The police have increasingly come to rely on mobile phone call records following the successful resolution of high-profile criminal cases

A student from Mysore got the shock of his life when a few intelligence officials came knocking on his door asking questions about his relationship with an alleged terror suspect’s family from Madhya Pradesh.

When the student replied in the negative, they asked him his mobile number and details of another mobile number that was in his name.

The officials quickly retreated when the student said the second mobile number was being used by his uncle who was a journalist in Bangalore. It seems that the journalist had called the terror suspect’s family for an interview.

This incident, that occurred six years ago, makes it apparent that investigation officers now rely on tracking mobile phone locations.

Right from the infamous fake stamp paper racket, the Malleswaram blast case to the recent murder of an IT company HR manager in HSR Layout, the police have been successful in cracking cases by poring over call record details and signals from mobile towers.

Tracking cases through mobile phones goes back to the STAMPIT (stamp paper investigation team) period when the police stumbled on information that the kingpin Abdul Karim Telgi was continuing his fake stamp paper circulation business across the country from inside the jail using a mobile phone. Tracking the calls, the team conducted raids across the country and exposed the inter-state fake stamp paper scam.

Buoyed by the success, top cops decided to train select officials from their respective jurisdictions to use mobile technology to crack crimes. This move seems to have paid rich dividends as over 95 per cent of cases are solved using mobile technology. With this success rate, each police station now has a technical team with experts in tracking and analyzing call data records (CDR).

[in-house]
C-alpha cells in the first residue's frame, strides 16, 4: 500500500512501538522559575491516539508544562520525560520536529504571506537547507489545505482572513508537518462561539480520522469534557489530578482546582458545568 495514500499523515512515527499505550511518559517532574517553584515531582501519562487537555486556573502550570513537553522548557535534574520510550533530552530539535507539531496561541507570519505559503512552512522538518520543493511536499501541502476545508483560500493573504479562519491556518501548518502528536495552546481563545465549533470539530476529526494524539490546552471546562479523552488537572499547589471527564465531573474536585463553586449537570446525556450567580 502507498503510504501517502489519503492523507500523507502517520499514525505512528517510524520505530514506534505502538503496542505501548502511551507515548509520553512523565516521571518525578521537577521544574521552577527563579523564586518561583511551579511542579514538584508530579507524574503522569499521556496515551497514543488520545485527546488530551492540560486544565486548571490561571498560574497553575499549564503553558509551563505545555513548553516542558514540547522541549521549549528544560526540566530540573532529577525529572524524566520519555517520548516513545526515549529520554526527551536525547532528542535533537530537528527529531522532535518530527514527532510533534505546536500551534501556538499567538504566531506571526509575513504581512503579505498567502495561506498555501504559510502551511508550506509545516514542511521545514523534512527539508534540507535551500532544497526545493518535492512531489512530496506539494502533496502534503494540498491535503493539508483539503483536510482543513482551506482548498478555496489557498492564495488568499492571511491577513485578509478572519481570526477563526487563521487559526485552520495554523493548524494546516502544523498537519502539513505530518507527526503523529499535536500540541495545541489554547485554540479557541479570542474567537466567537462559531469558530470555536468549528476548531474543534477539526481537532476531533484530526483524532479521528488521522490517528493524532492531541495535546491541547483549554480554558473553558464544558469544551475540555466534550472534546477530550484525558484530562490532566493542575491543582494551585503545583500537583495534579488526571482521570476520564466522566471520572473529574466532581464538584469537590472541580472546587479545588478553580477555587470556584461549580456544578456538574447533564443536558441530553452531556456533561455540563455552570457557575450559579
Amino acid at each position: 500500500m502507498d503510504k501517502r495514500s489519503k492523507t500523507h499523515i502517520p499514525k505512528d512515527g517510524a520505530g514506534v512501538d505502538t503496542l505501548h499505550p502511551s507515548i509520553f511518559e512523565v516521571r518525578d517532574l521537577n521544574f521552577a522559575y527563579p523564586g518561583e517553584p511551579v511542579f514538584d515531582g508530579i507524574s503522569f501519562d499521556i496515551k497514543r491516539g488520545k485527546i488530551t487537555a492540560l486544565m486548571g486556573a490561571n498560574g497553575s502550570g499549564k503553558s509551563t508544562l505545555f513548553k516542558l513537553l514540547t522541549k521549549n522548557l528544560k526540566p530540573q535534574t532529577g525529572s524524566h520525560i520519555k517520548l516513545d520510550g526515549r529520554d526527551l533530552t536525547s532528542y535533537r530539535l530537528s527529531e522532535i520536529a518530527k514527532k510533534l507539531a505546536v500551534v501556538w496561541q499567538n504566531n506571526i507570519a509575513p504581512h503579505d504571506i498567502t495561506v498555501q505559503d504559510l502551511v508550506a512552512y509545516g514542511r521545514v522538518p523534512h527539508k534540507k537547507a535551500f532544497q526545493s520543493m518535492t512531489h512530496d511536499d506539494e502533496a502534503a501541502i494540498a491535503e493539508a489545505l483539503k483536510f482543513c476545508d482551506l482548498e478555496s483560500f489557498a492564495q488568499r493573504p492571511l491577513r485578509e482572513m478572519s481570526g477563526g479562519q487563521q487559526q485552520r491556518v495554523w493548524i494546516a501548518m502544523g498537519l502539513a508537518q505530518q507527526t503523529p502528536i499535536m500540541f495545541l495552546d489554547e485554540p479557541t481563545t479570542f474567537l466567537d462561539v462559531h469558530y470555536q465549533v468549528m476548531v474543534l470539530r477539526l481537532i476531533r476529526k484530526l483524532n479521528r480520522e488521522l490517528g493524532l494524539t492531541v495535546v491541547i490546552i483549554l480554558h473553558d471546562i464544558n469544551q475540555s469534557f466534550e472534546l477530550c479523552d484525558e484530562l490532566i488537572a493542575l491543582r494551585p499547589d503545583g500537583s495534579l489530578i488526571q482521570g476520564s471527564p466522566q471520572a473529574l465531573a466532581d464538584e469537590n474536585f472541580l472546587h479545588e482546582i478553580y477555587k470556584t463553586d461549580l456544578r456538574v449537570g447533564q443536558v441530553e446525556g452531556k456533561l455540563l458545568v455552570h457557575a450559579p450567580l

Admitting that this technology plays a crucial role in crime investigations, a senior police officer said that the conventional methods of investigation were tedious and time consuming .

Rise in abductions

The city has been witness to at least three abduction cases for ransom in the last fortnight. Fortunately, all ended without much harm to the victims.

A common thread in all cases was that the victims were waylaid on the road late at night, then bundled into cars and beaten up. Ransom was the motive. The victims were forced to give up their valuables. In one case, he was forced to draw money from an ATM kiosk.

Are professional gangs behind this? The police deny this and say that in most cases, amateur youths and first-time offenders were involved. The attacks did not appear pre-planned and looked impulsive.

The city police say they are stymied by limited resources. Recently, 70 patrolling vehicles were inducted into the force. Yet, it is impossible to be present in all places at any one time, they say.

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